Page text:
Tuesday, January 18, 2011
Runaway Plot Slides Toward Home
1) Go with it and see where it leads
2) Scrap it and send my characters back to the fork in the road
As painful as #2 is, there have definitely been times when I've had to do this. The plot twist just happened too soon, or in the wrong way. Or maybe a side character became way more important than he/she was meant to be.
But my favorite is when I've been thinking about the story and characters so hard and for so long that even my plot twists aim me back home. That detour I took? Turned out to be a shortcut. Suddenly that open-ended mystery I dropped into chapter three makes perfect sense, and it's totally by accident.
Or is it?
There's obviously something brainish(TM)* going on here. My subconscious knows, even if I am not aware, how this story is going to unfold. I may think I've plotted six points and am meandering through them on my way to a fully developed story, but my subconscious mind already put A and B together with plot point E, and did it in a way I never expected.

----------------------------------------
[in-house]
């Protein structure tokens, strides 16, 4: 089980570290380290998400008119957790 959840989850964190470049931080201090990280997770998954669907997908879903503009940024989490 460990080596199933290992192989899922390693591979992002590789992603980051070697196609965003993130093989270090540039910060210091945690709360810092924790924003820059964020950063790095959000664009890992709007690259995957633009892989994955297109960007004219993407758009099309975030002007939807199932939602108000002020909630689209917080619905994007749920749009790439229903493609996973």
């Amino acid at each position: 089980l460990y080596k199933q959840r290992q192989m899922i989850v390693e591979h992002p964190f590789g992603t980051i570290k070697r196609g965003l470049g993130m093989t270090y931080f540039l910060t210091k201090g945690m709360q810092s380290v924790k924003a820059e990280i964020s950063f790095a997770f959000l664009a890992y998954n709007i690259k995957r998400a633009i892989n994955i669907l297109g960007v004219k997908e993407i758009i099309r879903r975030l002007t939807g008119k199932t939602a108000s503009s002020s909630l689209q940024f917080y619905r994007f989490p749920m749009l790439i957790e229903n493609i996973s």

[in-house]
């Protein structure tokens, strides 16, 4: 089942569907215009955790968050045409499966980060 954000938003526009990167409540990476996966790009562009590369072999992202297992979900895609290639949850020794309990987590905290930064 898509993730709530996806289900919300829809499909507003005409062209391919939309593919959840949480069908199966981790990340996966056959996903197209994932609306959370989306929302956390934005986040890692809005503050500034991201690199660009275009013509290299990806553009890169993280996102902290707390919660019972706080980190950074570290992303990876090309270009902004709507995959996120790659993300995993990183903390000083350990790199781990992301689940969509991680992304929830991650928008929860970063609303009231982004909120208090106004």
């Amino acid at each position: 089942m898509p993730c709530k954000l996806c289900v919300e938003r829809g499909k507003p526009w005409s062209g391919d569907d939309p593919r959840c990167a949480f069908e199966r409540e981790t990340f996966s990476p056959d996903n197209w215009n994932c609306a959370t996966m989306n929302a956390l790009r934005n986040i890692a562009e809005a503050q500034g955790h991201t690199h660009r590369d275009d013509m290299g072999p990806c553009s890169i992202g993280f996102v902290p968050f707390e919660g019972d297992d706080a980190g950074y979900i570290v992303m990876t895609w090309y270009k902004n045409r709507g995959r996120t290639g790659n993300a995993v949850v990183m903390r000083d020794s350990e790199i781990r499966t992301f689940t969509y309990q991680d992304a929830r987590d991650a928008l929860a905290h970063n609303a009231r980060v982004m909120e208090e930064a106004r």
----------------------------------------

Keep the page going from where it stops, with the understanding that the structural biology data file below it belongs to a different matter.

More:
I love this and I hate this, but it's the way I write. Any more structured and the story starts to feel contrived. Still, the only way it works is if I THINK about my story. All the time. This annoys those around me, most especially my poor husband who has to put up with plot and character epiphanies during our favorite TV shows, while we're brushing our teeth, and even during the sacred family dinner time.
Are you working on a novel? Is it embedded deeply in your subconscious?
*When Google Chrome red-underlines a word, I assume I've made it up and add the TM for kicks and giggles.